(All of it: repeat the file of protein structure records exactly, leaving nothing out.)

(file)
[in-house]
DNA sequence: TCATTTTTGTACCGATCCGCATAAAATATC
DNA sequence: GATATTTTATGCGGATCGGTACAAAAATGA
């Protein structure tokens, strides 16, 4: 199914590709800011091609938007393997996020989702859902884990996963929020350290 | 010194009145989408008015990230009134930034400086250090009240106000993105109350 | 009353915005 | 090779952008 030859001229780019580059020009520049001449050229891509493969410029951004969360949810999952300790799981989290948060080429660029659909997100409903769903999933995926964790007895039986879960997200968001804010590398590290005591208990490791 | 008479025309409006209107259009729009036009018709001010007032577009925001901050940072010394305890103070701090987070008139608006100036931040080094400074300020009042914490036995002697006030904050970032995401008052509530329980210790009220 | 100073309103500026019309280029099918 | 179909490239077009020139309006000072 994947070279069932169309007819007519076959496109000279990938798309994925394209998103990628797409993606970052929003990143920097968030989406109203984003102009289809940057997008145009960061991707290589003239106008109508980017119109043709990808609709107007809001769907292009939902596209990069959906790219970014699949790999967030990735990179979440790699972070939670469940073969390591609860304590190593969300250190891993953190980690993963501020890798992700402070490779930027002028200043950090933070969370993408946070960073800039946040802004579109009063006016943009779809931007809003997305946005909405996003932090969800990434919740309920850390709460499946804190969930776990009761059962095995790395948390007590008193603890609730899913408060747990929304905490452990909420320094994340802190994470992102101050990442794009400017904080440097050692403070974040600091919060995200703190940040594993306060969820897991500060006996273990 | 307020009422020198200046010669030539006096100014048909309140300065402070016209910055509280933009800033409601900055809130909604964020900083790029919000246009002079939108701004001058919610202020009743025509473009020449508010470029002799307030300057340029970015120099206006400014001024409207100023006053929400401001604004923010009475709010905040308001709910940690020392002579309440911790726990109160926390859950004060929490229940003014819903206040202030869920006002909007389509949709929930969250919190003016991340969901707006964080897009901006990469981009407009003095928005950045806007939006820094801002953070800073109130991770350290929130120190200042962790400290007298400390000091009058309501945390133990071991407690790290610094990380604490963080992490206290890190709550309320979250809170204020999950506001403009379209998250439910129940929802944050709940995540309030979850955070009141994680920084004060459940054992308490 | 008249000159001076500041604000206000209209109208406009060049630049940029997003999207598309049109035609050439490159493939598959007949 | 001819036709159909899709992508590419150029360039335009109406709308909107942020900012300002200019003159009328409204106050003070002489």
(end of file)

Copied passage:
[in-house]
DNA sequence: TCATTTTTGTACCGATCCGCATAAAATATC
DNA sequence: GATATTTTATGCGGATCGGTACAAAAATGA
């Protein structure tokens, strides 16, 4: 199914590709800011091609938007393997996020989702859902884990996963929020350290 | 010194009145989408008015990230009134930034400086250090009240106000993105109350 | 009353915005 | 090779952008 030859001229780019580059020009520049001449050229891509493969410029951004969360949810999952300790799981989290948060080429660029659909997100409903769903999933995926964790007895039986879960997200968001804010590398590290005591208990490791 | 008479025309409006209107259009729009036009018709001010007032577009925001901050940072010394305890103070701090987070008139608006100036931040080094400074300020009042914490036995002697006030904050970032995401008052509530329980210790009220 | 100073309103500026019309280029099918 | 179909490239077009020139309006000072 994947070279069932169309007819007519076959496109000279990938798309994925394209998103990628797409993606970052929003990143920097968030989406109203984003102009289809940057997008145009960061991707290589003239106008109508980017119109043709990808609709107007809001769907292009939902596209990069959906790219970014699949790999967030990735990179979440790699972070939670469940073969390591609860304590190593969300250190891993953190980690993963501020890798992700402070490779930027002028200043950090933070969370993408946070960073800039946040802004579109009063006016943009779809931007809003997305946005909405996003932090969800990434919740309920850390709460499946804190969930776990009761059962095995790395948390007590008193603890609730899913408060747990929304905490452990909420320094994340802190994470992102101050990442794009400017904080440097050692403070974040600091919060995200703190940040594993306060969820897991500060006996273990 | 307020009422020198200046010669030539006096100014048909309140300065402070016209910055509280933009800033409601900055809130909604964020900083790029919000246009002079939108701004001058919610202020009743025509473009020449508010470029002799307030300057340029970015120099206006400014001024409207100023006053929400401001604004923010009475709010905040308001709910940690020392002579309440911790726990109160926390859950004060929490229940003014819903206040202030869920006002909007389509949709929930969250919190003016991340969901707006964080897009901006990469981009407009003095928005950045806007939006820094801002953070800073109130991770350290929130120190200042962790400290007298400390000091009058309501945390133990071991407690790290610094990380604490963080992490206290890190709550309320979250809170204020999950506001403009379209998250439910129940929802944050709940995540309030979850955070009141994680920084004060459940054992308490 | 008249000159001076500041604000206000209209109208406009060049630049940029997003999207598309049109035609050439490159493939598959007949 | 001819036709159909899709992508590419150029360039335009109406709308909107942020900012300002200019003159009328409204106050003070002489």